AES is doing a whole lot of things right now, the prominent one being its shift to renewable energy. So in 2017, the company divested 4.3 gigawatt (or roughly 4,322 megawatt), or 37% of its total coal-fired capacity. At the same time, it added 2.3 GW of renewable energy to its portfolio, primarily solar and wind, through acquisitions. By 2021, AES expects to bring another 4.4 GW of clean energy capacity online, thereby adding nearly 6.6 GW of new clean-energy capacity over the next two to three years.

Meanwhile, AES is using proceeds from the sale of its non-core assets to pare down debt -- a move that already recently won the company a ratings upgrade from credit rating agency S&P Global Ratings. AES believes its ongoing efforts to expand its renewable-energy capacity, deleverage, and cut costs should help the company grow adjusted earnings per share and free cash flow each by 8%-10% annually through 2020.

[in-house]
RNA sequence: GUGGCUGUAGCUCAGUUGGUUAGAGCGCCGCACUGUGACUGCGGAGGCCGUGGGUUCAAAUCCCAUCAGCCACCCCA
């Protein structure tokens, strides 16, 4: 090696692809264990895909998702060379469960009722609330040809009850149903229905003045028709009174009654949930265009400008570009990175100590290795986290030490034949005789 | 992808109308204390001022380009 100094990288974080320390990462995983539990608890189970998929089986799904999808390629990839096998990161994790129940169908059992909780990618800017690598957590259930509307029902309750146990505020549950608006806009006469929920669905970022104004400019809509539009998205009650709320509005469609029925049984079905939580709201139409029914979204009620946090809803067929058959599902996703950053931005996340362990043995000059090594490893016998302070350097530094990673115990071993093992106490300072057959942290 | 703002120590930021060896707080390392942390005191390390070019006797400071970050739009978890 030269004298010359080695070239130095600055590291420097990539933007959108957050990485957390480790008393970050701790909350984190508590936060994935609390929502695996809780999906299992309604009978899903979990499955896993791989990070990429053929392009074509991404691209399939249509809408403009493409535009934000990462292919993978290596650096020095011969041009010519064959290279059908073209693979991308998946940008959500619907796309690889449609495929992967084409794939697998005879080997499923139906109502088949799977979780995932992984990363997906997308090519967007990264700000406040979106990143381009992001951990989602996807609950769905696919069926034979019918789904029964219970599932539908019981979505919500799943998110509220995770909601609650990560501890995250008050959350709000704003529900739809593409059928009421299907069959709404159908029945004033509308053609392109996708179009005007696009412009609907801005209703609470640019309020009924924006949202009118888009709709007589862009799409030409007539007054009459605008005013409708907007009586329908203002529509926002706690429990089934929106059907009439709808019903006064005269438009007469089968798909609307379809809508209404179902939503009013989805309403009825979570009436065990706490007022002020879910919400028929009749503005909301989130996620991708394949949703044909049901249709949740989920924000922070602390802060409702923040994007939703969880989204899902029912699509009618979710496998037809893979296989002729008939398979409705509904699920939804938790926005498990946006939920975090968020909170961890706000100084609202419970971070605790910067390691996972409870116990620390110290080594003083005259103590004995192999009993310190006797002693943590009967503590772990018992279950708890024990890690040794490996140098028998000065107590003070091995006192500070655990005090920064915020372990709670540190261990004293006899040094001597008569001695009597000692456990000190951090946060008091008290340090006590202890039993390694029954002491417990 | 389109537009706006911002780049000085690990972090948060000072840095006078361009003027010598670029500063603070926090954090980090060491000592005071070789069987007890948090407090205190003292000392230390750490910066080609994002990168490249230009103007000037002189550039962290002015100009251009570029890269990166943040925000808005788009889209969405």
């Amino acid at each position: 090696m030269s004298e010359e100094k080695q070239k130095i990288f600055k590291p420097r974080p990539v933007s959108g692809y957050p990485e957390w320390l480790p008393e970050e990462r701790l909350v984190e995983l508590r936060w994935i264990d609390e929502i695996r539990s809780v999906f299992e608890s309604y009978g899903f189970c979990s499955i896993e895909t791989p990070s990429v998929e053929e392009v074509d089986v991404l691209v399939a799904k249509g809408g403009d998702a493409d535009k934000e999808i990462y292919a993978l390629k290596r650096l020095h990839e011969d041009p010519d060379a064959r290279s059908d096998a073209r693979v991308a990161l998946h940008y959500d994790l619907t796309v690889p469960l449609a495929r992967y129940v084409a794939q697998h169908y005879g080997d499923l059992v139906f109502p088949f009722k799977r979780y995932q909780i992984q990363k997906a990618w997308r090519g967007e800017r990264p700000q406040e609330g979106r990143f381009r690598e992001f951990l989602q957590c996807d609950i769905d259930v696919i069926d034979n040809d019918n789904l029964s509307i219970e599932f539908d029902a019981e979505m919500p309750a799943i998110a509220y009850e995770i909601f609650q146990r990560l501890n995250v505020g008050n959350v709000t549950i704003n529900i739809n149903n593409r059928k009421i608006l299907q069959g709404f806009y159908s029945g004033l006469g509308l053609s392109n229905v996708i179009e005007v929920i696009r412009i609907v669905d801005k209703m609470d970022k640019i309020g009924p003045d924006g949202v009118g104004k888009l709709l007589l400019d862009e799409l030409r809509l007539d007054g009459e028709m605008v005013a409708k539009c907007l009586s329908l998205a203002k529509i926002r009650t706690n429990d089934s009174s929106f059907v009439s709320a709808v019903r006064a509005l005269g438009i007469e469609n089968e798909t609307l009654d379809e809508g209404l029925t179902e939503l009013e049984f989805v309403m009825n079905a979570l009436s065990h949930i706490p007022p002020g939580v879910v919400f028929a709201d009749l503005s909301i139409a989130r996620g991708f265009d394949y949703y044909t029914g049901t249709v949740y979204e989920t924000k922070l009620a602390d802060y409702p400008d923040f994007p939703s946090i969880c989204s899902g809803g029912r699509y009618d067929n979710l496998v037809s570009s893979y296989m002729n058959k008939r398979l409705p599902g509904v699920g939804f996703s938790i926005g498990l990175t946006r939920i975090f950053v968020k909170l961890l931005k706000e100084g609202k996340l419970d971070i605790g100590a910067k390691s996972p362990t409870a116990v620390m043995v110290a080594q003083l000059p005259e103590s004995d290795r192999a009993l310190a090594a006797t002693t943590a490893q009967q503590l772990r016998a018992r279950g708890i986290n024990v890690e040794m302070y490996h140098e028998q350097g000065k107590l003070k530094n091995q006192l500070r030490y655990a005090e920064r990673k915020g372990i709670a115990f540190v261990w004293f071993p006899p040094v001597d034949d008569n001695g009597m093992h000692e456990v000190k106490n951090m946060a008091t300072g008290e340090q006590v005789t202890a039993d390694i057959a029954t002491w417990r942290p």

That should also mean higher dividends for investors, given that AES has increased its dividend every year since 2012. In fact, AES' absolute annual dividend amount grew from just $0.16 per share in 2013 to $0.48 per share in 2017, reflecting management's intent to share a greater portion of incremental free cash flows with shareholders. With the stock yielding an attractive 4.2% today, income investors might regret not owning this stock a decade from now.

This multidecade trend should drive big growth

Jason Hall (Caretrust REIT): Between 2010 and 2029, the number of Americans over 65 will double to 80 million, and by 2035, 20% of the U.S. population will be 65 or over. Factor in increasing life expectancies, and the 80-plus population is also rising sharply. This puts Caretrust squarely in the middle of a big-picture need to steadily expand our capacity to care for older Americans in the decades ahead.